Impromptu Speech

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Language Arts, Oral Language, Listening, Speaking

Grade 5- 8


Students will practice public speaking by giving short imprompt speeches.


The impromptu speech is an unprepared speech that one gives with spontaneity. It is often done when the speaker draws a topic--sometimes a silly one--and gives the speech off the top of his or her head. Each member of the class can supply one topic to put into the drawing. If preferred, the class may base their speeches on the topics suggested on page 15.
A speaker may prepare an impromptu speech by following the basic three-point speaker outline: Introduction, Body, and Conclusion.

Notes on the Introduction
The introduction may be an attention-getting statement, joke, or anecdote. It is always a good idea for speakers to learn famous or well-known quotations, since these make great introductions. It is also possible to present a simple incident in a dramatic or storytelling format.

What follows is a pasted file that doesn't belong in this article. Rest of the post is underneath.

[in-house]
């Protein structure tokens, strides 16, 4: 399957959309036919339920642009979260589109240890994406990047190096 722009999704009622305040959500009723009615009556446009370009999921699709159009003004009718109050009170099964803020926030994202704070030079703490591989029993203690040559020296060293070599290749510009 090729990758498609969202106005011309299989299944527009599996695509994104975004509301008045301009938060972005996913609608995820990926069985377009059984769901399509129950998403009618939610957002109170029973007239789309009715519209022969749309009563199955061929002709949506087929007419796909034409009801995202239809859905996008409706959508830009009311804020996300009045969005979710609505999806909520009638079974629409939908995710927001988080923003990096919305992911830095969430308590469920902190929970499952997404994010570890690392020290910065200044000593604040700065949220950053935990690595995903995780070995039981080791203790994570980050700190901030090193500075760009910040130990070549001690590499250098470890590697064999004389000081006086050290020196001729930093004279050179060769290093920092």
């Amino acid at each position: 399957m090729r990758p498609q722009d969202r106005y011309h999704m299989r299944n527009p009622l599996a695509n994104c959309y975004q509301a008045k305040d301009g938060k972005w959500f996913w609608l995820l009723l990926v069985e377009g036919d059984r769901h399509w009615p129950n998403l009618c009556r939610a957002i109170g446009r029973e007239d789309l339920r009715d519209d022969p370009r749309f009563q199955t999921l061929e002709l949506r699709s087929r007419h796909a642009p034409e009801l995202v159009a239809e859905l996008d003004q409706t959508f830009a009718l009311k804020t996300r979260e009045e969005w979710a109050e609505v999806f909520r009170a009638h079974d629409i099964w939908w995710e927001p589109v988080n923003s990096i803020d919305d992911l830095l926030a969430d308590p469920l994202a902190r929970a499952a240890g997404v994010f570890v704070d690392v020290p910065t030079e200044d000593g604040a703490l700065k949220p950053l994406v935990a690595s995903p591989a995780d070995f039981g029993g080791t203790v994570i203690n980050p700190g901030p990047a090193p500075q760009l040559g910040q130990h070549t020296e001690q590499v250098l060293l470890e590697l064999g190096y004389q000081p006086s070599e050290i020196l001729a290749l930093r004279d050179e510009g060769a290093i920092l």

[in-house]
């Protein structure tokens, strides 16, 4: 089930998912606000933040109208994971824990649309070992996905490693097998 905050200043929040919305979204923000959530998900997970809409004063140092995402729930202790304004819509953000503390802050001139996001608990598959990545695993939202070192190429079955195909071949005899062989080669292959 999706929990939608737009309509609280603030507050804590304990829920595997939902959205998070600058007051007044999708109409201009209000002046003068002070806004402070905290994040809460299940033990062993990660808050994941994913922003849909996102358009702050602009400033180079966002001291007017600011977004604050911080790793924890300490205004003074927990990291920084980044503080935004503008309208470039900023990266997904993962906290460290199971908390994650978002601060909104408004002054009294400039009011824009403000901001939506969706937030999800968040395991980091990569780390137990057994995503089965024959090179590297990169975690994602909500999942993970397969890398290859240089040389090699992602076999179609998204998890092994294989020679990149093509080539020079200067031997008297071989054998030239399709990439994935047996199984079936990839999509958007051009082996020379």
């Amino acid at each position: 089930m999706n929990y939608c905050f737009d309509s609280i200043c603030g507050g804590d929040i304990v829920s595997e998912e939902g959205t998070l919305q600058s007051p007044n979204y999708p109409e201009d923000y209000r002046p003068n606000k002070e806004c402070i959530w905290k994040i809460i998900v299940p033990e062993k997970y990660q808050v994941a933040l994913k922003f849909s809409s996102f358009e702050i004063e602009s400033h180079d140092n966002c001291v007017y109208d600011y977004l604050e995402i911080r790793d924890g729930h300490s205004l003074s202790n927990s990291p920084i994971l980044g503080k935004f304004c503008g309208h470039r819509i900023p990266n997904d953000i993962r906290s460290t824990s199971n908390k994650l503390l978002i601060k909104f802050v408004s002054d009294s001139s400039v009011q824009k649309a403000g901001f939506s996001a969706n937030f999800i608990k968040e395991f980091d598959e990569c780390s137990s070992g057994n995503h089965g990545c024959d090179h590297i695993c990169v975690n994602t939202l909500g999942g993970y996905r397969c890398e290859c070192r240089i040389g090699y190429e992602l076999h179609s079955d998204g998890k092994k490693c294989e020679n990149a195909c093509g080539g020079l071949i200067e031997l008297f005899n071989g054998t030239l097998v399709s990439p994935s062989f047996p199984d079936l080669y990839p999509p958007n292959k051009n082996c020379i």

Example: A young child rummages through the garbage behind a grocery store. She pulls her thin jacket around her frail body and shivers against the cold. For her, this subject--hunger in America--is a harsh reality.
This introduction has accomplished several goals:

  • gotten the attention of the listener
  • personalized the subject
  • created sympathy for a presented need
  • provided an organizational tool to restate the need and develop a conclusion.
Notes on the Conclusion
When presenting a conclusion, refer back to the introduction.
Example: Feeding the hungry may hold little interest for the comfortable, but, to the child rummaging through garbage for provisions, it is of immediate interest today--and has an even graver impact on her tomorrows.


  • copies of the activity sheets (see the link below)

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